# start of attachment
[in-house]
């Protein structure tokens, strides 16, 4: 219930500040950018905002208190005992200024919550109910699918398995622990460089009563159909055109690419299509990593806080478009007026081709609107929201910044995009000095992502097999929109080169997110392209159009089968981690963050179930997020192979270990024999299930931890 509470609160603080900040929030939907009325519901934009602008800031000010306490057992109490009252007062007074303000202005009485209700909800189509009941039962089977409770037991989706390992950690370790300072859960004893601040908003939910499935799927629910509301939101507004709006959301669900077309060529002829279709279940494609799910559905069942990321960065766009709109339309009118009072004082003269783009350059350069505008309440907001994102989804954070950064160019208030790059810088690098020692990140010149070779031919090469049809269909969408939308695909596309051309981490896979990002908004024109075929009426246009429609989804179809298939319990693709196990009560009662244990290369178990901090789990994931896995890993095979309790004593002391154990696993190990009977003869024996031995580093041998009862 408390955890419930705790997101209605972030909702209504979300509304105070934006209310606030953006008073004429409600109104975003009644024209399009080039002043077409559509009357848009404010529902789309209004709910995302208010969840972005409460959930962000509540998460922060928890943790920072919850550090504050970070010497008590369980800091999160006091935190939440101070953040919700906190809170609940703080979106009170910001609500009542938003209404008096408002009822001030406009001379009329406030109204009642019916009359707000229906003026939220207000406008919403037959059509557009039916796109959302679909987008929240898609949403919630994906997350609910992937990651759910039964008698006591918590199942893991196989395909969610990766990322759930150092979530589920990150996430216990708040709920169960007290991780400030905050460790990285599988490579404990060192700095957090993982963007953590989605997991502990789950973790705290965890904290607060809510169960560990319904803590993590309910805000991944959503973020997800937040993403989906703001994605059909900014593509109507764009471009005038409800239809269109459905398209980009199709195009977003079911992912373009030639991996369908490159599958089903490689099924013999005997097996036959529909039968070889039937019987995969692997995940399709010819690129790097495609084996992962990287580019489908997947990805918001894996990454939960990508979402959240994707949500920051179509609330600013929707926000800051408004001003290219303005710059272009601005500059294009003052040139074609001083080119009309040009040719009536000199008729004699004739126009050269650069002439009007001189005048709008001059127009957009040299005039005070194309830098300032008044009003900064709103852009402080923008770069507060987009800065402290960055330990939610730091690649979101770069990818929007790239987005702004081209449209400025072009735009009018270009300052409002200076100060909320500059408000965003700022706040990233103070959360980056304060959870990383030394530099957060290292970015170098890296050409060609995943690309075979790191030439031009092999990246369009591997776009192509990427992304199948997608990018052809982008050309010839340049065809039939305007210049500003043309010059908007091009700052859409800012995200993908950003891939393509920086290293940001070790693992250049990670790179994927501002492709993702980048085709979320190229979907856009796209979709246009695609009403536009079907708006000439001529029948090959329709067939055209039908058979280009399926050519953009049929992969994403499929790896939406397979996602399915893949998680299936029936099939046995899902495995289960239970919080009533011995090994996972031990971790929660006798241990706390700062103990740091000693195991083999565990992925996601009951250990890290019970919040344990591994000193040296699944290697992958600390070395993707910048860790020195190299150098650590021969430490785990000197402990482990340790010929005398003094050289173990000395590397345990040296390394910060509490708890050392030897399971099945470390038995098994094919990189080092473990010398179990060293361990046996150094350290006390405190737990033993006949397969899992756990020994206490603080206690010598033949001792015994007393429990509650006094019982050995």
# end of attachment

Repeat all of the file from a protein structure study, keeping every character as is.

[in-house]
């Protein structure tokens, strides 16, 4: 219930500040950018905002208190005992200024919550109910699918398995622990460089009563159909055109690419299509990593806080478009007026081709609107929201910044995009000095992502097999929109080169997110392209159009089968981690963050179930997020192979270990024999299930931890 509470609160603080900040929030939907009325519901934009602008800031000010306490057992109490009252007062007074303000202005009485209700909800189509009941039962089977409770037991989706390992950690370790300072859960004893601040908003939910499935799927629910509301939101507004709006959301669900077309060529002829279709279940494609799910559905069942990321960065766009709109339309009118009072004082003269783009350059350069505008309440907001994102989804954070950064160019208030790059810088690098020692990140010149070779031919090469049809269909969408939308695909596309051309981490896979990002908004024109075929009426246009429609989804179809298939319990693709196990009560009662244990290369178990901090789990994931896995890993095979309790004593002391154990696993190990009977003869024996031995580093041998009862 408390955890419930705790997101209605972030909702209504979300509304105070934006209310606030953006008073004429409600109104975003009644024209399009080039002043077409559509009357848009404010529902789309209004709910995302208010969840972005409460959930962000509540998460922060928890943790920072919850550090504050970070010497008590369980800091999160006091935190939440101070953040919700906190809170609940703080979106009170910001609500009542938003209404008096408002009822001030406009001379009329406030109204009642019916009359707000229906003026939220207000406008919403037959059509557009039916796109959302679909987008929240898609949403919630994906997350609910992937990651759910039964008698006591918590199942893991196989395909969610990766990322759930150092979530589920990150996430216990708040709920169960007290991780400030905050460790990285599988490579404990060192700095957090993982963007953590989605997991502990789950973790705290965890904290607060809510169960560990319904803590993590309910805000991944959503973020997800937040993403989906703001994605059909900014593509109507764009471009005038409800239809269109459905398209980009199709195009977003079911992912373009030639991996369908490159599958089903490689099924013999005997097996036959529909039968070889039937019987995969692997995940399709010819690129790097495609084996992962990287580019489908997947990805918001894996990454939960990508979402959240994707949500920051179509609330600013929707926000800051408004001003290219303005710059272009601005500059294009003052040139074609001083080119009309040009040719009536000199008729004699004739126009050269650069002439009007001189005048709008001059127009957009040299005039005070194309830098300032008044009003900064709103852009402080923008770069507060987009800065402290960055330990939610730091690649979101770069990818929007790239987005702004081209449209400025072009735009009018270009300052409002200076100060909320500059408000965003700022706040990233103070959360980056304060959870990383030394530099957060290292970015170098890296050409060609995943690309075979790191030439031009092999990246369009591997776009192509990427992304199948997608990018052809982008050309010839340049065809039939305007210049500003043309010059908007091009700052859409800012995200993908950003891939393509920086290293940001070790693992250049990670790179994927501002492709993702980048085709979320190229979907856009796209979709246009695609009403536009079907708006000439001529029948090959329709067939055209039908058979280009399926050519953009049929992969994403499929790896939406397979996602399915893949998680299936029936099939046995899902495995289960239970919080009533011995090994996972031990971790929660006798241990706390700062103990740091000693195991083999565990992925996601009951250990890290019970919040344990591994000193040296699944290697992958600390070395993707910048860790020195190299150098650590021969430490785990000197402990482990340790010929005398003094050289173990000395590397345990040296390394910060509490708890050392030897399971099945470390038995098994094919990189080092473990010398179990060293361990046996150094350290006390405190737990033993006949397969899992756990020994206490603080206690010598033949001792015994007393429990509650006094019982050995």